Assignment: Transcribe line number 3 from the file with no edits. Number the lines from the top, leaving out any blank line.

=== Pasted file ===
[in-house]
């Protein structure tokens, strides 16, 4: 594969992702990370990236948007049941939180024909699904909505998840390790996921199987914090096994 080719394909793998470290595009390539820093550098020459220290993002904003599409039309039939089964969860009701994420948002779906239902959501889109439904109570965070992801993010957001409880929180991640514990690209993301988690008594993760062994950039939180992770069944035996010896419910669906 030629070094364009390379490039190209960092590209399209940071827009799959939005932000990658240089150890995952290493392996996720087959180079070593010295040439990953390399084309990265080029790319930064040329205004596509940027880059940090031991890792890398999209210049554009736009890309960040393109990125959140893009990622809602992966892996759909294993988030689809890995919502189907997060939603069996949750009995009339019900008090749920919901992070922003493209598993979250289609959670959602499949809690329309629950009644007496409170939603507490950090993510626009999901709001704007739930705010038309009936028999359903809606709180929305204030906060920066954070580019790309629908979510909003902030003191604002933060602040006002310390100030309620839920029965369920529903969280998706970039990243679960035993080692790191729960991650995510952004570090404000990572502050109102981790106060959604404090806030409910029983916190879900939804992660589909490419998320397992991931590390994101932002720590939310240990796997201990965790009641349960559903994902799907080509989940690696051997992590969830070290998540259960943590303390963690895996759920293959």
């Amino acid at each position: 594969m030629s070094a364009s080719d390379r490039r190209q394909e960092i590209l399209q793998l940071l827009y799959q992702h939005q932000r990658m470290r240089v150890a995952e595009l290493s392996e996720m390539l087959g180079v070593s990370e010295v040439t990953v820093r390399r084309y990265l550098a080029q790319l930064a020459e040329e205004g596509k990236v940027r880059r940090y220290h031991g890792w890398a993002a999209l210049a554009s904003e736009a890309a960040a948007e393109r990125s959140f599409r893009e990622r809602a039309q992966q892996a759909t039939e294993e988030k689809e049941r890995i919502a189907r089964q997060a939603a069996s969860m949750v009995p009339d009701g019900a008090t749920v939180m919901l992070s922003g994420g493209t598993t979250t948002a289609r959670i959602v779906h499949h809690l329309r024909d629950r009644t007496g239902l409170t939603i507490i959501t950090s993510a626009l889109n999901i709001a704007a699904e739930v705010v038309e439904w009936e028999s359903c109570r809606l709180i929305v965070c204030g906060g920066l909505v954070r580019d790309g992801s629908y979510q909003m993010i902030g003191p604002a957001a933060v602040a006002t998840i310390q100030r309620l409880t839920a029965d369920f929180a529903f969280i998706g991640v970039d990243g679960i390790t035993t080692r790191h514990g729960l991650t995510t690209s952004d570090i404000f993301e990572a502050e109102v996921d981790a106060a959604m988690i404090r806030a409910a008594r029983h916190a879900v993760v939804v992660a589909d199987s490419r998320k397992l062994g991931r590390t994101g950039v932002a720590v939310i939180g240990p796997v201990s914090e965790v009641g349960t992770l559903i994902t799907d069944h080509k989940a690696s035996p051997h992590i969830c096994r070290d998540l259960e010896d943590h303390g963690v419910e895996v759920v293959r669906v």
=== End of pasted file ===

């Amino acid at each position: 594969m030629s070094a364009s080719d390379r490039r190209q394909e960092i590209l399209q793998l940071l827009y799959q992702h939005q932000r990658m470290r240089v150890a995952e595009l290493s392996e996720m390539l087959g180079v070593s990370e010295v040439t990953v820093r390399r084309y990265l550098a080029q790319l930064a020459e040329e205004g596509k990236v940027r880059r940090y220290h031991g890792w890398a993002a999209l210049a554009s904003e736009a890309a960040a948007e393109r990125s959140f599409r893009e990622r809602a039309q992966q892996a759909t039939e294993e988030k689809e049941r890995i919502a189907r089964q997060a939603a069996s969860m949750v009995p009339d009701g019900a008090t749920v939180m919901l992070s922003g994420g493209t598993t979250t948002a289609r959670i959602v779906h499949h809690l329309r024909d629950r009644t007496g239902l409170t939603i507490i959501t950090s993510a626009l889109n999901i709001a704007a699904e739930v705010v038309e439904w009936e028999s359903c109570r809606l709180i929305v965070c204030g906060g920066l909505v954070r580019d790309g992801s629908y979510q909003m993010i902030g003191p604002a957001a933060v602040a006002t998840i310390q100030r309620l409880t839920a029965d369920f929180a529903f969280i998706g991640v970039d990243g679960i390790t035993t080692r790191h514990g729960l991650t995510t690209s952004d570090i404000f993301e990572a502050e109102v996921d981790a106060a959604m988690i404090r806030a409910a008594r029983h916190a879900v993760v939804v992660a589909d199987s490419r998320k397992l062994g991931r590390t994101g950039v932002a720590v939310i939180g240990p796997v201990s914090e965790v009641g349960t992770l559903i994902t799907d069944h080509k989940a690696s035996p051997h992590i969830c096994r070290d998540l259960e010896d943590h303390g963690v419910e895996v759920v293959r669906v």